Red wine has many proven health benefits. In recent years, scientists had conflicting hypotheses about the health effects of red wine among diabetics. A new study found red wine is beneficial to diabetes patients who are on a Mediterranean diet.

The health benefits and risks of red wine among diabetes patients require careful interpretation, which leaves doctors a bit cautious whether they should advise their patients to drink or abstain from it altogether.

A research team led by senior study author Iris Shai from the Ben-Gurion University of the Negev, looked into a random mix of 224 patients with type 2 diabetes. The participants ranged from 40 to 75 years old. The patients were not alcohol drinkers but were advised to drink five ounces of either red wine, white wine or mineral water during dinner in the span of two years, wherein they also followed a Mediterranean diet. This type of diet is characterized by its focus on plant-based foods and the use of healthy fats like olive oil. Instead of salt, natural spices were used to flavor food. Mediterranean diet has been found to be good for the heart.

Eighty-seven percent of the participants completed the two-year test, wherein 80 percent drank a daily dose of wine. Researchers found that the red wine-drinking group had increased levels of 'good' high-density lipoprotein (HDL) cholesterol. This 'good' cholesterol drives low-density lipoprotein (LDL) cholesterol, commonly known as 'bad' cholesterol, from the arteries. This resulted in lowered risks of heart disease.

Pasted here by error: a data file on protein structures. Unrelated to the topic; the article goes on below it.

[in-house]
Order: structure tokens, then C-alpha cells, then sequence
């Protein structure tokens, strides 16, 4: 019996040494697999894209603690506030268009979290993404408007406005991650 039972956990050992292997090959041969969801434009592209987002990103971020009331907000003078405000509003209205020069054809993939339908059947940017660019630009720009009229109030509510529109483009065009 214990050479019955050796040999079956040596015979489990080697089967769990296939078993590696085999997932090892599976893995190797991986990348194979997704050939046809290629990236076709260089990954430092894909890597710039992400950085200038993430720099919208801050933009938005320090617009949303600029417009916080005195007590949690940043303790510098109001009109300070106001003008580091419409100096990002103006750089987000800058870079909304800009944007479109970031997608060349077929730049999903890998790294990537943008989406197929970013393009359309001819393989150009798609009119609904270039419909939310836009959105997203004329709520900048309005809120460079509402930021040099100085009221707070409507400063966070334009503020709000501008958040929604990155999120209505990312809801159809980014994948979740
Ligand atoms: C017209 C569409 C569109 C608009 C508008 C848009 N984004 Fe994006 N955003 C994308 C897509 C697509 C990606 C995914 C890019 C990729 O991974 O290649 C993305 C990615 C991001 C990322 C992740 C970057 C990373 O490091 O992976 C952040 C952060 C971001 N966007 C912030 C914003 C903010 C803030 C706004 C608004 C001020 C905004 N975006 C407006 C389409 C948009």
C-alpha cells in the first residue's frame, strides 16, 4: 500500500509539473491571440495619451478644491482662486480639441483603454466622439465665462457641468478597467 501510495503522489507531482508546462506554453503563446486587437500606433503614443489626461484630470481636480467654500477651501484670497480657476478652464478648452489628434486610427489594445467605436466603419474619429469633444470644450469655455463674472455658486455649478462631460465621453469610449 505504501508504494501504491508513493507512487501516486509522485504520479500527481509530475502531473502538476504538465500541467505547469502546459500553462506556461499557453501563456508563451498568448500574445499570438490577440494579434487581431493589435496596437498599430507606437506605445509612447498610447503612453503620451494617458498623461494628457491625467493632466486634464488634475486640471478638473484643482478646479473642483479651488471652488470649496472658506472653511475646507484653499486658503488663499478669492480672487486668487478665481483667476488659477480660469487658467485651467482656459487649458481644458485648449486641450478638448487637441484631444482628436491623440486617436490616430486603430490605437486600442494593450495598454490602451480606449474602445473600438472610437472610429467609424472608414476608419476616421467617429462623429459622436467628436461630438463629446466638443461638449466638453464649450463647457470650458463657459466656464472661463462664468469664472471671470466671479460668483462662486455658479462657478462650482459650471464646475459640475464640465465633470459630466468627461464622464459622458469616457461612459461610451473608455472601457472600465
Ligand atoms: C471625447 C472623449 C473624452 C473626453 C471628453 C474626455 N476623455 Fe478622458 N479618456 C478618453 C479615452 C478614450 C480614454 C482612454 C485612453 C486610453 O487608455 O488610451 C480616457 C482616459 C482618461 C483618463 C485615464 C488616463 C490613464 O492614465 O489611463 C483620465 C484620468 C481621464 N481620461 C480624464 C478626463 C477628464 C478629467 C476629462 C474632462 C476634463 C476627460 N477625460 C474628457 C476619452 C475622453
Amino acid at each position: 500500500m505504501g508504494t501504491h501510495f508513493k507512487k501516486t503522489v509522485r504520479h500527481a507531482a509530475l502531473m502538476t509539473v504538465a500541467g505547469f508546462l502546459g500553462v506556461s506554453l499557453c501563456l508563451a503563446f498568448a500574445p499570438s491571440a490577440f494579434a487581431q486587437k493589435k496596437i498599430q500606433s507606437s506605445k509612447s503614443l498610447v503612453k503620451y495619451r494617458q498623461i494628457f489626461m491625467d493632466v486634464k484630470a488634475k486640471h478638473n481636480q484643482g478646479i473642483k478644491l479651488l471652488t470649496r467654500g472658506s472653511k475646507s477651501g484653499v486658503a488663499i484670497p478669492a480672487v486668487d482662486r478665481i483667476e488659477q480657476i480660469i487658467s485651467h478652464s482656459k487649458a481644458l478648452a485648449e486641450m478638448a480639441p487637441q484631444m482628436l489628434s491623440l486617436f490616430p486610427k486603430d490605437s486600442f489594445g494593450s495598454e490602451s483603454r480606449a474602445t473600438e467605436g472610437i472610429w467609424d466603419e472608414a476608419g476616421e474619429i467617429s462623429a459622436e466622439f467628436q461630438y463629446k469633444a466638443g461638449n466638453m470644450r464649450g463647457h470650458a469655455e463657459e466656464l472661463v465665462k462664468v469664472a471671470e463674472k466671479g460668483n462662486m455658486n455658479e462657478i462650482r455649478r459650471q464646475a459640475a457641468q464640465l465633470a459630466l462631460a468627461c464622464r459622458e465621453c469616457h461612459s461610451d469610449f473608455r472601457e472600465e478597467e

The red wine group also had thinner waistlines and lower blood pressure compared to participants who drank mineral water. Apart from a small group of participants whose alcohol processing levels are slower, majority of the patients involved in the study did not show blood sugar levels improvements.

"Although red wine was superior and preferable, we would not recommend to completely stick only to it, but to enjoy from both wines in moderation, and as part of a healthy diet," said Shai.

Endocrinologist Dr. Susan Spratt from Duke University School of Medicine worry on the sub context that the findings may be misconstrued as alcohol being good for diabetes.

"I worry about the subset of my type 2 diabetes patients who drink too much, and that this may give them more ammunition to say alcohol is good for diabetes. Over-drinking can poison the pancreas. In these patients, when they stop drinking, their diabetes gets tremendously better," said Spratt.

The findings were published in the Annals of Internal Medicine journal on Oct. 13.

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